First-Time Home Buyers Should Consider Multi-Unit Buildings
Ohan Antebian

Ohan Antebian

Aug 3, 2018

Real estate-themed television shows have taught you to want your dream home. They’ve shown you subway tiled kitchens and bathrooms with soaking tubs. They’ve sold you on the idea that only the best is good enough. But they haven’t told you how to get there.

Outside of winning the lottery or selling the next big idea to Google, how are you supposed to afford 20% down, plus the monthly mortgage payments on your dream? Odds are, you can’t. But that doesn’t mean you have to (or should) rent forever. Instead, build the equity you need by buying a multi-unit building as your first home.

Yes, You Can Afford It

After the housing crash, mortgage requirements for investors became more onerous but if you’re planning to live in the building (making it “owner-occupied”), you will be treated as a single-family homebuyer. This means you can apply for a loan with the Federal Housing Administration (FHA).

The FHA is a government subsidized program that gives affordable loans to people who want to purchase up to a four-unit building and also live on the property. If your credit is above 580, the FHA will only require a 3.5% down payment (traditional financing usually requires at least 10%), and it will likely charge you a lower interest rate than you could get from a bank or other mortgage lender. That means buying a multi-unit property could actually require the same (or less) money up front than a single family home and you could save on your monthly mortgage payment as well.

Two, three and four-unit buildings are priced, on a per square foot basis, the same as single-family homes. So as long as you’re ok with living in tighter quarters and without the yard you’ve always dreamed of, you can probably find one of these buildings within your price range.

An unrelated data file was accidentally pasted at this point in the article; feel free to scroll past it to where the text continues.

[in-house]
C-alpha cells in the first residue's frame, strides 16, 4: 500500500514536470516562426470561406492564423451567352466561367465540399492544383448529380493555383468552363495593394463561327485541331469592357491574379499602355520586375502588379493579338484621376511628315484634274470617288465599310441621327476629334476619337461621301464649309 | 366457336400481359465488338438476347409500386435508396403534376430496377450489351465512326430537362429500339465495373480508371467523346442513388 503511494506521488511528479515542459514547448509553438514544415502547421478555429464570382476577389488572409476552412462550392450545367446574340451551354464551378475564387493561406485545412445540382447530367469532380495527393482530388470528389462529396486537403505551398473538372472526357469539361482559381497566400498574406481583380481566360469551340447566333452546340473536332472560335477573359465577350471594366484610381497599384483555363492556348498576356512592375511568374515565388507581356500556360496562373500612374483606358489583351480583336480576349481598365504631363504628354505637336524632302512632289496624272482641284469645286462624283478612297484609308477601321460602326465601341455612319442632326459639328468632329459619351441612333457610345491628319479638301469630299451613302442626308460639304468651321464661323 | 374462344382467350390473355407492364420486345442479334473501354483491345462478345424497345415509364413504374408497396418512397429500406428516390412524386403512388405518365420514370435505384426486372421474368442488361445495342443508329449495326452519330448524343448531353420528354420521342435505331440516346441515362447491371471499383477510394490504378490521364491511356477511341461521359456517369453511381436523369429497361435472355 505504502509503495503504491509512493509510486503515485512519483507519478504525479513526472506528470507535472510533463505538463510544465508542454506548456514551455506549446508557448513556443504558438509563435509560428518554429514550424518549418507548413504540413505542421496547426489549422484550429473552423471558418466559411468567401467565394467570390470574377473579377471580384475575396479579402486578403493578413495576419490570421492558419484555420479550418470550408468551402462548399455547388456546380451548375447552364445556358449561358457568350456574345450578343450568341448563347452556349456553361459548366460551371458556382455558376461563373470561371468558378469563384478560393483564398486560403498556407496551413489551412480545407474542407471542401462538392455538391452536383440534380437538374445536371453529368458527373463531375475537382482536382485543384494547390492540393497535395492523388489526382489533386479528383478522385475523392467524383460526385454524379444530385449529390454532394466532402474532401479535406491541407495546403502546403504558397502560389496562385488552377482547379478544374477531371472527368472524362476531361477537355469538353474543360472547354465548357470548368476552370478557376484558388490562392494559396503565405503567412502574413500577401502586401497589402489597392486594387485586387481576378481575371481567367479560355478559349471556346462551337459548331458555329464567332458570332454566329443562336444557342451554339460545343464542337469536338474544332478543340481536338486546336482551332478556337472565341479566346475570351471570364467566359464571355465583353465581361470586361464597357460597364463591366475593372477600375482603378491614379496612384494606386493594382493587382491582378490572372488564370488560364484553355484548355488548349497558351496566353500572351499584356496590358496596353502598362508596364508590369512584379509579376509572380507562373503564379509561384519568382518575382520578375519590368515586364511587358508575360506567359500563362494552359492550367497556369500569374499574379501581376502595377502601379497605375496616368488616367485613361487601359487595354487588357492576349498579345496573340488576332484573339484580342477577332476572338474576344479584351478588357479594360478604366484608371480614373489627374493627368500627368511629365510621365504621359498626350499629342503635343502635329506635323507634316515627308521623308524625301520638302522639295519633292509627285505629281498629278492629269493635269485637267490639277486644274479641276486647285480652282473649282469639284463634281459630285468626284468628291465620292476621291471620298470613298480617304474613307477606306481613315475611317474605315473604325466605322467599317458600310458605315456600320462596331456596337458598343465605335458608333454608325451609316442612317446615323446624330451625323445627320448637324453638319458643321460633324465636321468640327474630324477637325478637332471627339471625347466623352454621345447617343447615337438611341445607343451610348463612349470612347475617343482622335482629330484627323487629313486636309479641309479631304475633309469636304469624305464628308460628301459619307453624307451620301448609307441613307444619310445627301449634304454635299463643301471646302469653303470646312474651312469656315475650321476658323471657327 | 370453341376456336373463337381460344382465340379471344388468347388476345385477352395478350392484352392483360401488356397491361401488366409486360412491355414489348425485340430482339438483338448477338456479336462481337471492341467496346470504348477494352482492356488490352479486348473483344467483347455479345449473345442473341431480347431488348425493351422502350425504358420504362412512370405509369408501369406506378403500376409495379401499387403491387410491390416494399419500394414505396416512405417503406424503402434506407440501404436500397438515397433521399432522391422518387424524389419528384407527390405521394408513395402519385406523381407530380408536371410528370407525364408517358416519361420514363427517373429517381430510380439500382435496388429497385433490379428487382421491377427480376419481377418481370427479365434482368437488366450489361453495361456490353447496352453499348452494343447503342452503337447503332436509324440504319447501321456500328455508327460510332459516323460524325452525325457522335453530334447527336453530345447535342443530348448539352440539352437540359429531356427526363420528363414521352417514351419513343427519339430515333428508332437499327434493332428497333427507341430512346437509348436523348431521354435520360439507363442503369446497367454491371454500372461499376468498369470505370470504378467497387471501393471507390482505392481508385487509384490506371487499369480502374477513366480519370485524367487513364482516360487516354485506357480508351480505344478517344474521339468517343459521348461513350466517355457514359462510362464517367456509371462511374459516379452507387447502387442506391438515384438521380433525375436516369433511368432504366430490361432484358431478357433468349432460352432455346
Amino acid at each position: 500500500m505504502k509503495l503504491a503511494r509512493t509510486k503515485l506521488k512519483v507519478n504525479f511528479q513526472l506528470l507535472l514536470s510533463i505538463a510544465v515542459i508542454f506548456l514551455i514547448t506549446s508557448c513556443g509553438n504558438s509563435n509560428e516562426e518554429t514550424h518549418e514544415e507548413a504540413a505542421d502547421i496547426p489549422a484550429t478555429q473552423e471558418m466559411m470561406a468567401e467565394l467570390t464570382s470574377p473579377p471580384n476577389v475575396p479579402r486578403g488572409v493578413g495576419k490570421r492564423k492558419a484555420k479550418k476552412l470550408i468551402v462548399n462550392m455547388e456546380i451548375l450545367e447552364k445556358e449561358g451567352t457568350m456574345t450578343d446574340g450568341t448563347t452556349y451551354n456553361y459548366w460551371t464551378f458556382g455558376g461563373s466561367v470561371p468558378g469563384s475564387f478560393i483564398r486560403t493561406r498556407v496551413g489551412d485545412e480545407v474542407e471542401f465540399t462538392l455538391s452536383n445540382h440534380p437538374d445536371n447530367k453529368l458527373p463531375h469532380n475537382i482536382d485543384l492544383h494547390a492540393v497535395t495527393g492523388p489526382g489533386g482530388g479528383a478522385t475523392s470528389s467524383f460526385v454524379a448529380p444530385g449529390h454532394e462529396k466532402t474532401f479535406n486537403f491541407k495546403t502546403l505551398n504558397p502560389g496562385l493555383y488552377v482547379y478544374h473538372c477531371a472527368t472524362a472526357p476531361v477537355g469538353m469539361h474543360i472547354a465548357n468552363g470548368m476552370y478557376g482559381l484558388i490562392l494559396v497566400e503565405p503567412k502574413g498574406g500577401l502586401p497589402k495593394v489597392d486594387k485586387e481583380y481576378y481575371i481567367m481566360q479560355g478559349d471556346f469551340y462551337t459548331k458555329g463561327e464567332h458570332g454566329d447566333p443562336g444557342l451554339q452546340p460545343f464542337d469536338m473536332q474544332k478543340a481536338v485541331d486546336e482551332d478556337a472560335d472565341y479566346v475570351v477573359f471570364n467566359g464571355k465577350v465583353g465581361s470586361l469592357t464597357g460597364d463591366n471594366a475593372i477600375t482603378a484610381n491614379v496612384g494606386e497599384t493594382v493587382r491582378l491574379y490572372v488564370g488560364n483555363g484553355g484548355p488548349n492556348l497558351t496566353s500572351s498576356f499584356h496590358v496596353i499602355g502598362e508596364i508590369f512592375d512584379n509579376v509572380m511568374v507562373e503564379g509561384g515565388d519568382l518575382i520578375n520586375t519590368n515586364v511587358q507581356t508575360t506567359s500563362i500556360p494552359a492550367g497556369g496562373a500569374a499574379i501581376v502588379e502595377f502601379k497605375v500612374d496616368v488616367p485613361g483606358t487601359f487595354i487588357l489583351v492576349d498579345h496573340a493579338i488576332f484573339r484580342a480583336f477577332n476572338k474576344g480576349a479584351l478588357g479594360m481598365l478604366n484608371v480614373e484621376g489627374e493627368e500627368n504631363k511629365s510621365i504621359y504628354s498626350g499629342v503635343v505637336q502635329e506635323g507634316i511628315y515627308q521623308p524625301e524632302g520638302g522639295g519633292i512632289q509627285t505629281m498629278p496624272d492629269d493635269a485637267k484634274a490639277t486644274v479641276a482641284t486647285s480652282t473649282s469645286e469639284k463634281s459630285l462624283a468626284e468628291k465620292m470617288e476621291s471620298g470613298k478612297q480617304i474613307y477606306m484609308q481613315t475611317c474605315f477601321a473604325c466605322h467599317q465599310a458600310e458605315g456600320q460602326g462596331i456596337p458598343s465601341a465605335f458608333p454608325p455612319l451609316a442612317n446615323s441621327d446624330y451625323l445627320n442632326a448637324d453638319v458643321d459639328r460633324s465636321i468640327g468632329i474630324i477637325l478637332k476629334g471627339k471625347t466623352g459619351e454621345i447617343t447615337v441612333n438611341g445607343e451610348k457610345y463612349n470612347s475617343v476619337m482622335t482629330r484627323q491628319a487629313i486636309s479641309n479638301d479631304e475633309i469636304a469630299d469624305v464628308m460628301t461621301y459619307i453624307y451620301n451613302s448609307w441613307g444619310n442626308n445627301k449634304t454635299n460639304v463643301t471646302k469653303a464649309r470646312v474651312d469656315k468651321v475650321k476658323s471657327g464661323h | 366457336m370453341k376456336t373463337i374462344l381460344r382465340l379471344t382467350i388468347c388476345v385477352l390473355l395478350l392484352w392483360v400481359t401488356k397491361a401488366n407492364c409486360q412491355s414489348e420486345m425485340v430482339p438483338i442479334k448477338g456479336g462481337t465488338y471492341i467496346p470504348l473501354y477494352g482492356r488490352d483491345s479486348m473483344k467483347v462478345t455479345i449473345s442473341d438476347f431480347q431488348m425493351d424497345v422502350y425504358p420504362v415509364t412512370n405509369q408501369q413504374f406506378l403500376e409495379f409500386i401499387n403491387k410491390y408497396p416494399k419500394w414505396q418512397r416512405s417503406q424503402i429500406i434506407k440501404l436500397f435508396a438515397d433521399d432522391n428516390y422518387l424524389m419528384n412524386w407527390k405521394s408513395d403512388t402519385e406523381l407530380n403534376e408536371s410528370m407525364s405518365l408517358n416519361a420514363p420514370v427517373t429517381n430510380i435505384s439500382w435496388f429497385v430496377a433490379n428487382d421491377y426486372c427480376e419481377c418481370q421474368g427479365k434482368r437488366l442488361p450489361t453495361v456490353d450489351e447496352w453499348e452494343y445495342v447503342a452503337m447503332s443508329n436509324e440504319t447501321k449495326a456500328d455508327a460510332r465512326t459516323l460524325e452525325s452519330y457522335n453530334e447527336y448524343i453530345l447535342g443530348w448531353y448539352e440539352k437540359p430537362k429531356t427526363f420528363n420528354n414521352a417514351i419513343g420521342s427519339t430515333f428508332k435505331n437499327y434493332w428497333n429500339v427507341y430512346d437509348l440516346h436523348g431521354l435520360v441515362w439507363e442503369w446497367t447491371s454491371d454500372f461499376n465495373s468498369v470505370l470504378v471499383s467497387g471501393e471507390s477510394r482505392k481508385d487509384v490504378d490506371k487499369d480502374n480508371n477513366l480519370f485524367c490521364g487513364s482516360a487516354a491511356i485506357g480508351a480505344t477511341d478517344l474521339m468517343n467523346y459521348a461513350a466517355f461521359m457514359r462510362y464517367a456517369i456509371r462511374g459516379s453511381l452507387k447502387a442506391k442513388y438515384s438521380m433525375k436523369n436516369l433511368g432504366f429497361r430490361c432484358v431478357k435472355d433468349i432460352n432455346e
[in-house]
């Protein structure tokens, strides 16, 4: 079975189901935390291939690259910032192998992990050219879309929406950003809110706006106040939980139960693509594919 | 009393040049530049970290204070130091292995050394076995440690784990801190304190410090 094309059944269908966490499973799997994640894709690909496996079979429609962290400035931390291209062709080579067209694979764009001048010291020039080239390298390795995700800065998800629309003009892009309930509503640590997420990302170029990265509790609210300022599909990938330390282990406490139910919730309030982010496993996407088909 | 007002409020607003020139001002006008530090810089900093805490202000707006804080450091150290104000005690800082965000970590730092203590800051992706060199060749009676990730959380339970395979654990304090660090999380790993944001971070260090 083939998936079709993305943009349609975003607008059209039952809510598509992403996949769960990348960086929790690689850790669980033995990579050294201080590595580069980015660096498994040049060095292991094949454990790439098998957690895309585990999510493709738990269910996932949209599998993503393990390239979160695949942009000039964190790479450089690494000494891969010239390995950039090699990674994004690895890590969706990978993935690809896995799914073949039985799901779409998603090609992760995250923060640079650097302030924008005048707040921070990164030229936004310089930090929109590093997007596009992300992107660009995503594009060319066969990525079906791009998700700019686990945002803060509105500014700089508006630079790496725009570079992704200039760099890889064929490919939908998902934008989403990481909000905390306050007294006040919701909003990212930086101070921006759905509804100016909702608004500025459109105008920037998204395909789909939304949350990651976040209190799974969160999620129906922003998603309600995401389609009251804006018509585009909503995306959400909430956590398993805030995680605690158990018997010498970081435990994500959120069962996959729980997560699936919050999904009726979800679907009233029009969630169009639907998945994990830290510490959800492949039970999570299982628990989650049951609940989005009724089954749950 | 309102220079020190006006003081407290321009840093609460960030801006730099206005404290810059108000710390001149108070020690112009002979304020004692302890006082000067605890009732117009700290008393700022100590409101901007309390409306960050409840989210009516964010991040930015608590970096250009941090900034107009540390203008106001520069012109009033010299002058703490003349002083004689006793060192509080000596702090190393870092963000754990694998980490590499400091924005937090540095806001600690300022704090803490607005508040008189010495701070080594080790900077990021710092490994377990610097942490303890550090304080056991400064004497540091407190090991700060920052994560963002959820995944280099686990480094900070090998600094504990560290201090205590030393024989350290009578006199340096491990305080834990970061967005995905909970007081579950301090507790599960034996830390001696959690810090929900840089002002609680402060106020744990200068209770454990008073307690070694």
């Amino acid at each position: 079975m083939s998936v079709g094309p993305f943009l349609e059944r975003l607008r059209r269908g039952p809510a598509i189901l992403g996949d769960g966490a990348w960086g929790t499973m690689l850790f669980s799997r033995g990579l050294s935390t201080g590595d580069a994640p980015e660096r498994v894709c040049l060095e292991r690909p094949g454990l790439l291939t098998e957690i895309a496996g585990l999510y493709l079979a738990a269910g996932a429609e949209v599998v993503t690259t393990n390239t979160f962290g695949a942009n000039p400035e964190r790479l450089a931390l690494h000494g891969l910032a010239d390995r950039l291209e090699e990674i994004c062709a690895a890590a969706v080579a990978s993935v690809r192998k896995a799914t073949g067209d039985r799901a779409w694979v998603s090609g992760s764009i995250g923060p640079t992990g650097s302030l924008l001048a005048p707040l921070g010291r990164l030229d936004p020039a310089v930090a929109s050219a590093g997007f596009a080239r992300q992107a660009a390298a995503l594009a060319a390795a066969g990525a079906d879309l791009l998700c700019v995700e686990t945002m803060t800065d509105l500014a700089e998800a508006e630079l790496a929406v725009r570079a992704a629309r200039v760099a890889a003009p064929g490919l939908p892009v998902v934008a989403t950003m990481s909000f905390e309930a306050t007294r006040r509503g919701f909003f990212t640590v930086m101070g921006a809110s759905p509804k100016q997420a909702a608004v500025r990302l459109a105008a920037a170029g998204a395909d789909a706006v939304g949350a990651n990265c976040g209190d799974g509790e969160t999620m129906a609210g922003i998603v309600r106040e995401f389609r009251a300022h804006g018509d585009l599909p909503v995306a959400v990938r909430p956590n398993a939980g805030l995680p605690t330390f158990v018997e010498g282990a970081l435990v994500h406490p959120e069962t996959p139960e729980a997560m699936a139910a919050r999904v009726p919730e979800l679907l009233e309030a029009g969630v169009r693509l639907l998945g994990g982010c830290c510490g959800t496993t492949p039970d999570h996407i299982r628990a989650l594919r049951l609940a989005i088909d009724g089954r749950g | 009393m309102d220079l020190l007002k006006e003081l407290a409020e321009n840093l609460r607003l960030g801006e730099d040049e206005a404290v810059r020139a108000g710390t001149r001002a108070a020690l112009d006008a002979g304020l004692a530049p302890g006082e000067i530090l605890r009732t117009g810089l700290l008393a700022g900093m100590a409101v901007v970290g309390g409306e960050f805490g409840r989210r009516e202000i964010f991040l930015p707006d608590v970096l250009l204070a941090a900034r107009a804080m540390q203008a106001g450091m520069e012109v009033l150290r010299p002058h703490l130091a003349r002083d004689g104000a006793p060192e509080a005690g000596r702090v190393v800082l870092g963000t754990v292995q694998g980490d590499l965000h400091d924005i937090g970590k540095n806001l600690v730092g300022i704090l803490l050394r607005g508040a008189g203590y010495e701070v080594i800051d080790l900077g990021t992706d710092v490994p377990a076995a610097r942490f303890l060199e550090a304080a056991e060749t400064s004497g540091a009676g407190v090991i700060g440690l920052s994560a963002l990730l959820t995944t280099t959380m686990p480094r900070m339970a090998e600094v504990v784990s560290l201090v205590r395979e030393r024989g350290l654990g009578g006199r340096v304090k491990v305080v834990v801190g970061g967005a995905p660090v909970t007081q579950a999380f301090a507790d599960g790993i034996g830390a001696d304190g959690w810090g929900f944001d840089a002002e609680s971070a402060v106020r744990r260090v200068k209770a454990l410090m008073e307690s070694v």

You’ll Build Your Savings

Another benefit to purchasing a multi-unit building? Someone else is helping to pay your mortgage. Which means every month, you’re saving more towards your dream home than you would if you’d bought the “starter home” you could afford.

Even if rent from the other units doesn’t completely cover the monthly payment, rents will continue to rise as your obligation stays the same. So at some point, the rents will not only cover the monthly payment, but they will give you passive income as well.

Once you can afford to buy another home, you can move out of your unit and rent it out, giving you even more income. Or, if you’ve decided being a landlord isn’t right for you, you can sell the building and put more money toward your dream home than you originally would have.

You Get Tax Breaks

As a landlord, you’ll get tax breaks on the rental income by writing off your mortgage interest, expenses related to maintenance, renovations and leasing, and depreciation of the asset. As a single-family homeowner, you only get a tax break on your mortgage interest up to $10,000.

You Probably Won’t Get Bad Tenants

As long as you properly vet your tenants by asking for credit reports, references, and proof of employment, you will likely get good tenants who pay their rent on time and take care of the unit. You might have heard stories of tenants who steal or deal drugs out of the unit or otherwise cause problems, but if you talk to property owners, these people are few and far between. They just make for better stories than the quiet family that brings their landlord cookies during the holidays.

You Don’t Have to Be Mr. or Ms. Fix It

It will probably help if you can make minor repairs yourself (that way you don’t have to pay for a professional every time a tenant calls), but you don’t have to know anything about plumbing, roofing, or electricity to be a landlord. You just need to have good relationships with people who can do these things.

So get recommendations from friends and family, search on Angie’s List, or contact another landlord in your area and try different people out. You want to have a professional on-call who will fix the problem efficiently and effectively while respecting your tenant’s space.

Most people wouldn’t consider purchasing a multi-unit building as their first home. But if you have enough cash to put 10% down on a single-family home, at least a 580 credit score, and you don’t mind dealing with a smaller space and a repair every now and then, it could be the best investment you ever make.